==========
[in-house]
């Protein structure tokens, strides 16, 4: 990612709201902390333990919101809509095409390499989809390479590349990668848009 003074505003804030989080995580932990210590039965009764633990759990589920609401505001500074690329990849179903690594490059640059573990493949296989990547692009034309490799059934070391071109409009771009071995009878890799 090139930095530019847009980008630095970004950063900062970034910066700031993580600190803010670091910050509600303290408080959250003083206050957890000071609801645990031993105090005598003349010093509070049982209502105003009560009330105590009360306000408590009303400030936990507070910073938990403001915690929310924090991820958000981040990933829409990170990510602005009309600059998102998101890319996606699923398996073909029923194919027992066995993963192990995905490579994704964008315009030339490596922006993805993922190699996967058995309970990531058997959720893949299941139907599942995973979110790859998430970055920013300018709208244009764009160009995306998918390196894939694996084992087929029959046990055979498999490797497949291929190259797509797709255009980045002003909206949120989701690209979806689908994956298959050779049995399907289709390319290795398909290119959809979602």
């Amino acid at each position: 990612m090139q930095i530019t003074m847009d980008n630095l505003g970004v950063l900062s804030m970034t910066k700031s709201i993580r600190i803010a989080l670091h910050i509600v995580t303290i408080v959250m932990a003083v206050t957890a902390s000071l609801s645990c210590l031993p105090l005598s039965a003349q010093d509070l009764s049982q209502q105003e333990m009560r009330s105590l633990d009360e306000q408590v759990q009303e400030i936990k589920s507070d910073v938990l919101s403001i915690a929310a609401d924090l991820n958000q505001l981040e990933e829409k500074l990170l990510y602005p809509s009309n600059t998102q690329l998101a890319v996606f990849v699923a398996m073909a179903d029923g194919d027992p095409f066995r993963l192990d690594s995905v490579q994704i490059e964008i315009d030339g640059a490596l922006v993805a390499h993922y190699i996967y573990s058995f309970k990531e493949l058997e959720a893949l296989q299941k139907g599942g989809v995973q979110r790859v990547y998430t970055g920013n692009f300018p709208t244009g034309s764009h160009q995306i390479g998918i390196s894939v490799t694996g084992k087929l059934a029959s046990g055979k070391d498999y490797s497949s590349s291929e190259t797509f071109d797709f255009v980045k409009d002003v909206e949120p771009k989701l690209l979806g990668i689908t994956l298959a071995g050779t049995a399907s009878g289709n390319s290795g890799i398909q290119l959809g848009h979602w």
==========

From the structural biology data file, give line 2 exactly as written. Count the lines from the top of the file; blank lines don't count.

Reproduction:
């Protein structure tokens, strides 16, 4: 990612709201902390333990919101809509095409390499989809390479590349990668848009 003074505003804030989080995580932990210590039965009764633990759990589920609401505001500074690329990849179903690594490059640059573990493949296989990547692009034309490799059934070391071109409009771009071995009878890799 090139930095530019847009980008630095970004950063900062970034910066700031993580600190803010670091910050509600303290408080959250003083206050957890000071609801645990031993105090005598003349010093509070049982209502105003009560009330105590009360306000408590009303400030936990507070910073938990403001915690929310924090991820958000981040990933829409990170990510602005009309600059998102998101890319996606699923398996073909029923194919027992066995993963192990995905490579994704964008315009030339490596922006993805993922190699996967058995309970990531058997959720893949299941139907599942995973979110790859998430970055920013300018709208244009764009160009995306998918390196894939694996084992087929029959046990055979498999490797497949291929190259797509797709255009980045002003909206949120989701690209979806689908994956298959050779049995399907289709390319290795398909290119959809979602």